InsightsMobile access could solve digital exclusion

Mobile access could solve digital exclusion

Greater awareness of the means and relatively low cost of mobile access to the internet, and more mobile-friendly digital public services could solve the UK’s problem with digital exclusion, according to a report.

Greater awareness of the means and relatively low cost of mobile access to the internet, and more mobile-friendly digital public services could solve the UK’s problem with digital exclusion, says a new briefing from Socitm.

Rapid growth of mobile: the long-term answer to digital exclusion? quotes ONS figures showing that the proportion of the population using the internet has quickened significantly in the past 12 months, with some of this growth likely to be down to new, mobile-only users.

However, the data shows there remain 13% of UK adults who have never used the internet, and that while mobile access can contribute to overcoming digital exclusion, it will not be the panacea some are claiming unless key barriers are tackled.

One important source of information for the briefing is the Tinder Foundation, which manages the national network of 5,000 UK online centres. Their experience of encouraging digital take-up, presented at a recent Socitm event, suggests that mobile devices are a powerful tool to enable the transition online of a subset of those currently excluded.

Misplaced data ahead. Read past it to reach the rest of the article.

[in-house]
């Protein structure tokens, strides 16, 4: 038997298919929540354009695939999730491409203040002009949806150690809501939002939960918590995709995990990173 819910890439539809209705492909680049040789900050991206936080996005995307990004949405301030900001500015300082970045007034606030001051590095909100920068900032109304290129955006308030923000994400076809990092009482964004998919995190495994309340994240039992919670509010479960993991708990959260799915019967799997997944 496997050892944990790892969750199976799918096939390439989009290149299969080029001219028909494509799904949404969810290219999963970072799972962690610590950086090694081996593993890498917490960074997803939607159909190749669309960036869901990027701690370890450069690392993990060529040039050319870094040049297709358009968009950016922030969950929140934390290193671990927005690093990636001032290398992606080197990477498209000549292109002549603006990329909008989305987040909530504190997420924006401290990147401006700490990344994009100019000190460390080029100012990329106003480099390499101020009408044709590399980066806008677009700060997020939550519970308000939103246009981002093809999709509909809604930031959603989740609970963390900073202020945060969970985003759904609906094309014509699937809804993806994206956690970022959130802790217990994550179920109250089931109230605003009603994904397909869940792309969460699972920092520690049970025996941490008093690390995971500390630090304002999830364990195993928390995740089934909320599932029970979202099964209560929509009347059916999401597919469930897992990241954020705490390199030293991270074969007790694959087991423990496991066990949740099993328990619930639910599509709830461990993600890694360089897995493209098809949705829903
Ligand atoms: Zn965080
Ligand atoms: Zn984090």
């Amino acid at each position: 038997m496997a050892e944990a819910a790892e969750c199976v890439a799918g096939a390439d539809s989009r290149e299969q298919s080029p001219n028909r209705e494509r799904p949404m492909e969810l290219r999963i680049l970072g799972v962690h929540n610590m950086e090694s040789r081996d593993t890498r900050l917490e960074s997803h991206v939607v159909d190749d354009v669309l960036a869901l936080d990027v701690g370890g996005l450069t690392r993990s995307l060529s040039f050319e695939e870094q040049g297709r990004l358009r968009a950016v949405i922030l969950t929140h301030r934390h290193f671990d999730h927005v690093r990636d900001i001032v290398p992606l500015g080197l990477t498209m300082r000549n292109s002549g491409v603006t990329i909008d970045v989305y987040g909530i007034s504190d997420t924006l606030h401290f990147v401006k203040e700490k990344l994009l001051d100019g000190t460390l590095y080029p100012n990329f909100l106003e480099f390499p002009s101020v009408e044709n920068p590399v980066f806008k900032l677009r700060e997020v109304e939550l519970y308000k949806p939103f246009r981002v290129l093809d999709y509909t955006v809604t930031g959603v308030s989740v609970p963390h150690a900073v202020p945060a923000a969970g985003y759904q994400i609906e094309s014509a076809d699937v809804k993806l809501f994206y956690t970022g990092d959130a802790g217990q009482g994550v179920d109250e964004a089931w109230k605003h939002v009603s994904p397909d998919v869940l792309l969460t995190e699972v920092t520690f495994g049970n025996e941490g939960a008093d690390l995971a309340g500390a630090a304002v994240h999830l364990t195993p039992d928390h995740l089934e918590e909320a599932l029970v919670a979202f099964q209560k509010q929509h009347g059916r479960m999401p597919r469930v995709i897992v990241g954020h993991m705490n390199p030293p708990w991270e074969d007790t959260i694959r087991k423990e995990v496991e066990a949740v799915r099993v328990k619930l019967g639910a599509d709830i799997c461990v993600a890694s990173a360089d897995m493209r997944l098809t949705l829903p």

The reason is that mobiles are easy to use and technically robust, require much less financial commitment than a PC with fixed broadband, and are well suited to transient individuals and those with in-home mobility challenges. They are also an ideal route to internet access for the ‘digitally reluctant’ who may not see the point of getting a desktop or laptop device but may be prepared to go online via a device they already have.

But for those that do use their mobile device to get online and then access local authority digital services, the briefing points out that the experience may not be good enough to encourage them to return.

Better connected 2014, this year’s report on Socitm’s annual survey of all local authority websites, highlighted the disappointing quality of the mobile experience. For example, it found that one in three of 2013’s top rated sites lost their ranking in 2014 when a full mobile assessment was introduced for the first time.

The same feedback comes from thousands of visitors to the 100 plus council websites that use Socitm’s Website performance service. Between January and April 2014, visitor satisfaction for mobiles averages 39% lower than on a laptop or desktop device.

“For individuals, using the internet can mean much greater convenience, lower household bills, finding a job, or maintaining contact with friends and relatives” says Martin Greenwood, programme manager for Socitm Insight. “The rapid growth in mobile devices gives local public services an opportunity and business case to support digital inclusion and deliver these benefits, but the evidence also suggests that they need to improve their own offering to mobile users if they are to get the full benefit of this change.”

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